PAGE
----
100 is the compression ratio. If you make chains of length 100 then you can compress the dictionary 100:1. If you make the chains of length 1000 then you can compress 1000:1 but you have to do 1000 operations for each lookup instead of 100. It's a trade off.
> How many times would you run ORATION through the one-way function and compare it to your rainbow table before you decide it's not in the table?
You presumably know the length of the chains your table used, so if you go through the entire length without finding it then you'll know it really isn't in the table (e.g. Alice just provided a random word instead of one which was the output of the hash function and it turns out no dictionary word leads to the one she provided).
Choose every 100 words in the dictionary?
Is there a risk of not getting complete coverage? Example: I keep applying the one-way function to the ciphertext, but the result is never an endpoint of one of my precomputed chains.
password → number ¬ new_password → new_number ¬ ...
Second, both the one-way function '→' and the reduction '¬' are not one-to-one mappings. This process will give you a preimage—i.e. given H it can give some password P such that P → H and you are happy—but that password will not necessarily be the original password! Usually any preimage will do, thankfully, but it's still a problem because this means that two different chains can 'merge' into one. This ties very closely to the question you're asking.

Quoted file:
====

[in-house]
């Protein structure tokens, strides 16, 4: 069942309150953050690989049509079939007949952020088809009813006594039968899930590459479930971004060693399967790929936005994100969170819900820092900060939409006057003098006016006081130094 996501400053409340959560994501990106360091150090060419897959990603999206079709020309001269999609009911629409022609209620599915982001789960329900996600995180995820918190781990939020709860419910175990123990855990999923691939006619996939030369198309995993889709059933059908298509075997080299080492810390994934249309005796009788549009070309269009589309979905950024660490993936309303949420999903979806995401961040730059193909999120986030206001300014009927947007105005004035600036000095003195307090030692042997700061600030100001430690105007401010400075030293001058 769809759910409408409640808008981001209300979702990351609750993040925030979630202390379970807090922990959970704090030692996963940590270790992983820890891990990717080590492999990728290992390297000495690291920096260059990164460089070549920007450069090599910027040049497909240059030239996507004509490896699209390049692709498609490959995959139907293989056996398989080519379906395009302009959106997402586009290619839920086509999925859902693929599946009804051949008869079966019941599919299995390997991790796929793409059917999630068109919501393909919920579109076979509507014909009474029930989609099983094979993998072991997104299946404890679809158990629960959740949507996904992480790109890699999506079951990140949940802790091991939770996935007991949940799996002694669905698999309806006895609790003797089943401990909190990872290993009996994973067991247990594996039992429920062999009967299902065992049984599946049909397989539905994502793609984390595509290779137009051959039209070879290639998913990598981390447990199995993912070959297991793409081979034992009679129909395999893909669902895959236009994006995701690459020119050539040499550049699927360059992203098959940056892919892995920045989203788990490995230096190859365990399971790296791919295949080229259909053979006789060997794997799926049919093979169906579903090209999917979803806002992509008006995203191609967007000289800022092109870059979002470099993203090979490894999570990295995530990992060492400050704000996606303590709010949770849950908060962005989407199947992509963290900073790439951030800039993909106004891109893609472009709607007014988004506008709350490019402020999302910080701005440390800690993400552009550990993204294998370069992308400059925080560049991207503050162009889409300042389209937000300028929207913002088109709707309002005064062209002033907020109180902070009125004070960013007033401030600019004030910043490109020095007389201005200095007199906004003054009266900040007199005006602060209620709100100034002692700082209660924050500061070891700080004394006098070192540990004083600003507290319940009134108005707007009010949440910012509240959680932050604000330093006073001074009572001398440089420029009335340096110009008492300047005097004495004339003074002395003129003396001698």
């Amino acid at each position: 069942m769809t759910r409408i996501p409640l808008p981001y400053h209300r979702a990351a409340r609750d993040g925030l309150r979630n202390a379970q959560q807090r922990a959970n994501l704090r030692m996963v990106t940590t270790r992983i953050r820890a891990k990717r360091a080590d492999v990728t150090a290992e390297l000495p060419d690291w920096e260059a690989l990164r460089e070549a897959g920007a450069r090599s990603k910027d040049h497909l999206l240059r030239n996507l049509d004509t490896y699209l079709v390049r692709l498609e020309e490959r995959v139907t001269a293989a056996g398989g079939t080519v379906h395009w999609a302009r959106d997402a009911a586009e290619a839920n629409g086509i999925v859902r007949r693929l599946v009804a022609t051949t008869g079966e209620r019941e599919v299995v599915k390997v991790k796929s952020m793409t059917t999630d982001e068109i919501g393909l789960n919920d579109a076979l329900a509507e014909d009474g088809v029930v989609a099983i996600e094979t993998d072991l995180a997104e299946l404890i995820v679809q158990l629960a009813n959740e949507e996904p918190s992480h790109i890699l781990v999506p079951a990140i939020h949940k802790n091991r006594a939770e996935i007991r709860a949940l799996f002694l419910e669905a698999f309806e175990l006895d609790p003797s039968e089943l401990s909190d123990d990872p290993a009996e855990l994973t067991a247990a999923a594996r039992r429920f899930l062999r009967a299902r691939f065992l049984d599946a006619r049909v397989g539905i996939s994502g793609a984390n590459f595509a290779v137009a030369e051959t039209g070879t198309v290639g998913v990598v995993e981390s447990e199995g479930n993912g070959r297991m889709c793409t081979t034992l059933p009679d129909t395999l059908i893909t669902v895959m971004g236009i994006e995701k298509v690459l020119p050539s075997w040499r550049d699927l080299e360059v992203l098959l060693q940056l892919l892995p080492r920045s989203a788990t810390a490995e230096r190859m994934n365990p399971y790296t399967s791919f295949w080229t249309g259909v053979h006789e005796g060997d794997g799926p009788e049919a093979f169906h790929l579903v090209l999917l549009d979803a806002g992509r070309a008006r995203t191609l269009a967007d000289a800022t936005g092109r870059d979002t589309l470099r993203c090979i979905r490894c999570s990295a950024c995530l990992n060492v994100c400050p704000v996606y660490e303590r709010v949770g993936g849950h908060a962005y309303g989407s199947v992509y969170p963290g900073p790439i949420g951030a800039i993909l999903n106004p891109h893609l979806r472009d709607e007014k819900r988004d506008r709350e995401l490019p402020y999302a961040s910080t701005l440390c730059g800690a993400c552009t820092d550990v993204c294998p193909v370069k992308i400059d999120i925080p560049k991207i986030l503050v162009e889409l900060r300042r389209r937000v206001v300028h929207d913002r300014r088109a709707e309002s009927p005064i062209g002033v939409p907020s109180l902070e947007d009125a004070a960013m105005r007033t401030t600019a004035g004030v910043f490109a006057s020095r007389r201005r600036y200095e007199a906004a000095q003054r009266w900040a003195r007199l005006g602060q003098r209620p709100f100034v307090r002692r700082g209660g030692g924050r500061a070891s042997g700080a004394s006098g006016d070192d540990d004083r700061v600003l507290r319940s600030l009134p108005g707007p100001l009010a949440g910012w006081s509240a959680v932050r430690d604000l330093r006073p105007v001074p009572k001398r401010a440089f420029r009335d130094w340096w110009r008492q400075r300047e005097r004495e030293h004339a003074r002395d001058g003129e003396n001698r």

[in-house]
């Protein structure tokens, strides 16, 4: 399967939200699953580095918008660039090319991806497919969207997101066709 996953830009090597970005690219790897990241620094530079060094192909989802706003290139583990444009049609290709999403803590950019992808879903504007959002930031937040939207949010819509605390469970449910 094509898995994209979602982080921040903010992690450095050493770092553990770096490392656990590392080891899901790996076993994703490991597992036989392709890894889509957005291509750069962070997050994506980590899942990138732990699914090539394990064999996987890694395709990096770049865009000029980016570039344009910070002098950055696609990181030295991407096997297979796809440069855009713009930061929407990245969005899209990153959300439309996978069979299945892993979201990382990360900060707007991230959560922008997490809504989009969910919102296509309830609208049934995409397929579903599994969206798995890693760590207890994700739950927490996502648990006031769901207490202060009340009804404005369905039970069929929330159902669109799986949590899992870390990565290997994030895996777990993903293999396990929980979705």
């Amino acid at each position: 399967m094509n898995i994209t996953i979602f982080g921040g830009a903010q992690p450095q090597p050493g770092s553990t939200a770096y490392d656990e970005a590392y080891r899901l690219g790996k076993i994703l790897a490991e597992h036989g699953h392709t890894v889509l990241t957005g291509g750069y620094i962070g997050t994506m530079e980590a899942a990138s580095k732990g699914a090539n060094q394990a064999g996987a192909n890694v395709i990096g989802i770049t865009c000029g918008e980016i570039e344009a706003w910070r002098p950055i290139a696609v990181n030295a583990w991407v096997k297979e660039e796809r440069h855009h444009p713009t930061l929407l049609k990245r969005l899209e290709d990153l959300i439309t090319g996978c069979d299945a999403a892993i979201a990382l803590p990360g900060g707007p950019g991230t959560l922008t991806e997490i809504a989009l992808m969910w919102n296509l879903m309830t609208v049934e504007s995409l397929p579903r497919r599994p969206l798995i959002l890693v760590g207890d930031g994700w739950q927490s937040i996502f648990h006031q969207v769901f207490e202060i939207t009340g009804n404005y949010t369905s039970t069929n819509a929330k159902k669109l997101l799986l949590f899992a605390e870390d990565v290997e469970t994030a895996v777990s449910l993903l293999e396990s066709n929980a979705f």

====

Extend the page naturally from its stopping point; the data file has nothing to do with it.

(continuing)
As you have surmised, 100% coverage of the input domain is also really hard to achieve because you can't control which words the one-way function (and therefore the reduction) is going to choose! Many rainbow tables just settle for some inaccuracy -- so if you cover 99.9% of the input domain, you don't worry about trying to get all of the other 0.1%.
The reason these two completely different-sounding things are connected is that if you think about it, if you find one of those 0.1% and feed it to your hash function and then the reduction -- there's actually a 99.9% chance that you end up on a chain you already have! So you have these super-short chains which immediately merge into other chains!
If you were trying to compress by a factor of 1000, then you might choose a chain length of 2000, try for 99.95% coverage, and then store these missing 0.05% as a separate lookup table -- then between the two tables you have 100% coverage. Or, you might choose a chain length of 1000 with, say, a 99% coverage, and just accept a 1% failure rate on hashes. Either one is acceptable depending on how you store the chains and how much work you want to do to ensure coverage.
Good hash functions are specifically designed to make hash collisions like that as rare as possible, so in practice the compression ratio will be strongly correlated to the chain length, but you can still have instances where one hash value is slightly more common than another. The result is just that if you use a chain length of 100, the compression ratio in practice will be slightly worse than 100:1.
As to how to choose the heads of the chains, I suspect the answer for getting the absolute optimal choices will either be NP complete or will involve some application of linear algebra. If all else fails you could just keep adding random chains rooted in a value that isn't in any existing chain until you have full coverage. I don't know what people do in practice.